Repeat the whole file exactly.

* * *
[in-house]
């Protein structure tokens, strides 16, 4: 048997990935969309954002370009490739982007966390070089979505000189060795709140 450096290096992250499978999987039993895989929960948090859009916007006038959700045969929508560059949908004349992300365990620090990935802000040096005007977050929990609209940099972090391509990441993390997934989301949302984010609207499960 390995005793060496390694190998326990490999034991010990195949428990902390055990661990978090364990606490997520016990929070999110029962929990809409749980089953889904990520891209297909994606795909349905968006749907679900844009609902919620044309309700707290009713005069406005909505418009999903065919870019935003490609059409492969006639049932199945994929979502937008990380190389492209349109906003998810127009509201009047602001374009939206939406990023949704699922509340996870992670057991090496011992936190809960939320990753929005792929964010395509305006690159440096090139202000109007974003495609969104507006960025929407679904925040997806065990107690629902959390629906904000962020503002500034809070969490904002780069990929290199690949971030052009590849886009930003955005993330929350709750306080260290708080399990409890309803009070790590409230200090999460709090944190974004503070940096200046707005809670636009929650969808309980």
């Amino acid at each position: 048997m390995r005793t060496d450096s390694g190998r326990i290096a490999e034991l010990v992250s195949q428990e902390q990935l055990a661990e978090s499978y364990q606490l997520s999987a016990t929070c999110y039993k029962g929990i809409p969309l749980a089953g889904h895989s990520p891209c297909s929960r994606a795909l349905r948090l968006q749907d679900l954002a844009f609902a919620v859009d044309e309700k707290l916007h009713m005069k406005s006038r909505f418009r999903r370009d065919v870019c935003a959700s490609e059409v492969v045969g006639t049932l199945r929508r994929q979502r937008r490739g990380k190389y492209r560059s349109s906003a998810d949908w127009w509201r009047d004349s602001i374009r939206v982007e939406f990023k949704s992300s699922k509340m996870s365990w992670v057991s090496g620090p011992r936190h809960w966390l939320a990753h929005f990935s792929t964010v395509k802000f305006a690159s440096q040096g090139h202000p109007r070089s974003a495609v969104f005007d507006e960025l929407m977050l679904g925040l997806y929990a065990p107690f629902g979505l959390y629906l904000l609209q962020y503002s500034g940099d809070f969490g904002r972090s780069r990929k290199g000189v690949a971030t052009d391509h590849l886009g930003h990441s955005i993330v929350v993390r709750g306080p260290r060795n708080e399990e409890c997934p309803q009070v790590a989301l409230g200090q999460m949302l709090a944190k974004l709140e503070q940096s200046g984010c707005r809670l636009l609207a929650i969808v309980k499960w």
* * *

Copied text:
[in-house]
């Protein structure tokens, strides 16, 4: 048997990935969309954002370009490739982007966390070089979505000189060795709140 450096290096992250499978999987039993895989929960948090859009916007006038959700045969929508560059949908004349992300365990620090990935802000040096005007977050929990609209940099972090391509990441993390997934989301949302984010609207499960 390995005793060496390694190998326990490999034991010990195949428990902390055990661990978090364990606490997520016990929070999110029962929990809409749980089953889904990520891209297909994606795909349905968006749907679900844009609902919620044309309700707290009713005069406005909505418009999903065919870019935003490609059409492969006639049932199945994929979502937008990380190389492209349109906003998810127009509201009047602001374009939206939406990023949704699922509340996870992670057991090496011992936190809960939320990753929005792929964010395509305006690159440096090139202000109007974003495609969104507006960025929407679904925040997806065990107690629902959390629906904000962020503002500034809070969490904002780069990929290199690949971030052009590849886009930003955005993330929350709750306080260290708080399990409890309803009070790590409230200090999460709090944190974004503070940096200046707005809670636009929650969808309980």
């Amino acid at each position: 048997m390995r005793t060496d450096s390694g190998r326990i290096a490999e034991l010990v992250s195949q428990e902390q990935l055990a661990e978090s499978y364990q606490l997520s999987a016990t929070c999110y039993k029962g929990i809409p969309l749980a089953g889904h895989s990520p891209c297909s929960r994606a795909l349905r948090l968006q749907d679900l954002a844009f609902a919620v859009d044309e309700k707290l916007h009713m005069k406005s006038r909505f418009r999903r370009d065919v870019c935003a959700s490609e059409v492969v045969g006639t049932l199945r929508r994929q979502r937008r490739g990380k190389y492209r560059s349109s906003a998810d949908w127009w509201r009047d004349s602001i374009r939206v982007e939406f990023k949704s992300s699922k509340m996870s365990w992670v057991s090496g620090p011992r936190h809960w966390l939320a990753h929005f990935s792929t964010v395509k802000f305006a690159s440096q040096g090139h202000p109007r070089s974003a495609v969104f005007d507006e960025l929407m977050l679904g925040l997806y929990a065990p107690f629902g979505l959390y629906l904000l609209q962020y503002s500034g940099d809070f969490g904002r972090s780069r990929k290199g000189v690949a971030t052009d391509h590849l886009g930003h990441s955005i993330v929350v993390r709750g306080p260290r060795n708080e399990e409890c997934p309803q009070v790590a989301l409230g200090q999460m949302l709090a944190k974004l709140e503070q940096s200046g984010c707005r809670l636009l609207a929650i969808v309980k499960w």